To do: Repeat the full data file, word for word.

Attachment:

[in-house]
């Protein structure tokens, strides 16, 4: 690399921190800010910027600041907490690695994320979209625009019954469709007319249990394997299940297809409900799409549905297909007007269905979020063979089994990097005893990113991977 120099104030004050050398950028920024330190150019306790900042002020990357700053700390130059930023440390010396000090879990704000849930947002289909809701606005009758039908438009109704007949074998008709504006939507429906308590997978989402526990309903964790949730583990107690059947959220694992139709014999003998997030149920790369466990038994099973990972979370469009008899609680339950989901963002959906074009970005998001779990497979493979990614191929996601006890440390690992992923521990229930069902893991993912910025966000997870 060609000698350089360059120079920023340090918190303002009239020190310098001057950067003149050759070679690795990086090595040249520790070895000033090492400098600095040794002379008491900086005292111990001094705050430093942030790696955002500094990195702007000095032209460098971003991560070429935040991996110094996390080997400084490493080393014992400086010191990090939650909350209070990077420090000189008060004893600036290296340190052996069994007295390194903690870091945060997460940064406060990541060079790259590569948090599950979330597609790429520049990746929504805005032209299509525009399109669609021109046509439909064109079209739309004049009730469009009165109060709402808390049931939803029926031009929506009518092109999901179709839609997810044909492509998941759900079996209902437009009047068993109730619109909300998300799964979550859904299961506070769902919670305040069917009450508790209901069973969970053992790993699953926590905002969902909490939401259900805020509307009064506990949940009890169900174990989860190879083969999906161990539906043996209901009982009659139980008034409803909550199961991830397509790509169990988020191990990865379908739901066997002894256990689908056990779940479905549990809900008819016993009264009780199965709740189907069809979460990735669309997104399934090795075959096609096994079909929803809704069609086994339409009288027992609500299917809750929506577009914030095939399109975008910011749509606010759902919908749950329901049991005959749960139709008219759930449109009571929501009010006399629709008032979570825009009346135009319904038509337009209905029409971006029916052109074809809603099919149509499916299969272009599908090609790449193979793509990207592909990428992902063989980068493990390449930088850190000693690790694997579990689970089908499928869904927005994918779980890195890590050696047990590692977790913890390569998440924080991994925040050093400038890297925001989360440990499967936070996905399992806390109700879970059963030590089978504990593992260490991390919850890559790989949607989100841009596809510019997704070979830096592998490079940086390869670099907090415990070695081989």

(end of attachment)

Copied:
[in-house]
């Protein structure tokens, strides 16, 4: 690399921190800010910027600041907490690695994320979209625009019954469709007319249990394997299940297809409900799409549905297909007007269905979020063979089994990097005893990113991977 120099104030004050050398950028920024330190150019306790900042002020990357700053700390130059930023440390010396000090879990704000849930947002289909809701606005009758039908438009109704007949074998008709504006939507429906308590997978989402526990309903964790949730583990107690059947959220694992139709014999003998997030149920790369466990038994099973990972979370469009008899609680339950989901963002959906074009970005998001779990497979493979990614191929996601006890440390690992992923521990229930069902893991993912910025966000997870 060609000698350089360059120079920023340090918190303002009239020190310098001057950067003149050759070679690795990086090595040249520790070895000033090492400098600095040794002379008491900086005292111990001094705050430093942030790696955002500094990195702007000095032209460098971003991560070429935040991996110094996390080997400084490493080393014992400086010191990090939650909350209070990077420090000189008060004893600036290296340190052996069994007295390194903690870091945060997460940064406060990541060079790259590569948090599950979330597609790429520049990746929504805005032209299509525009399109669609021109046509439909064109079209739309004049009730469009009165109060709402808390049931939803029926031009929506009518092109999901179709839609997810044909492509998941759900079996209902437009009047068993109730619109909300998300799964979550859904299961506070769902919670305040069917009450508790209901069973969970053992790993699953926590905002969902909490939401259900805020509307009064506990949940009890169900174990989860190879083969999906161990539906043996209901009982009659139980008034409803909550199961991830397509790509169990988020191990990865379908739901066997002894256990689908056990779940479905549990809900008819016993009264009780199965709740189907069809979460990735669309997104399934090795075959096609096994079909929803809704069609086994339409009288027992609500299917809750929506577009914030095939399109975008910011749509606010759902919908749950329901049991005959749960139709008219759930449109009571929501009010006399629709008032979570825009009346135009319904038509337009209905029409971006029916052109074809809603099919149509499916299969272009599908090609790449193979793509990207592909990428992902063989980068493990390449930088850190000693690790694997579990689970089908499928869904927005994918779980890195890590050696047990590692977790913890390569998440924080991994925040050093400038890297925001989360440990499967936070996905399992806390109700879970059963030590089978504990593992260490991390919850890559790989949607989100841009596809510019997704070979830096592998490079940086390869670099907090415990070695081989």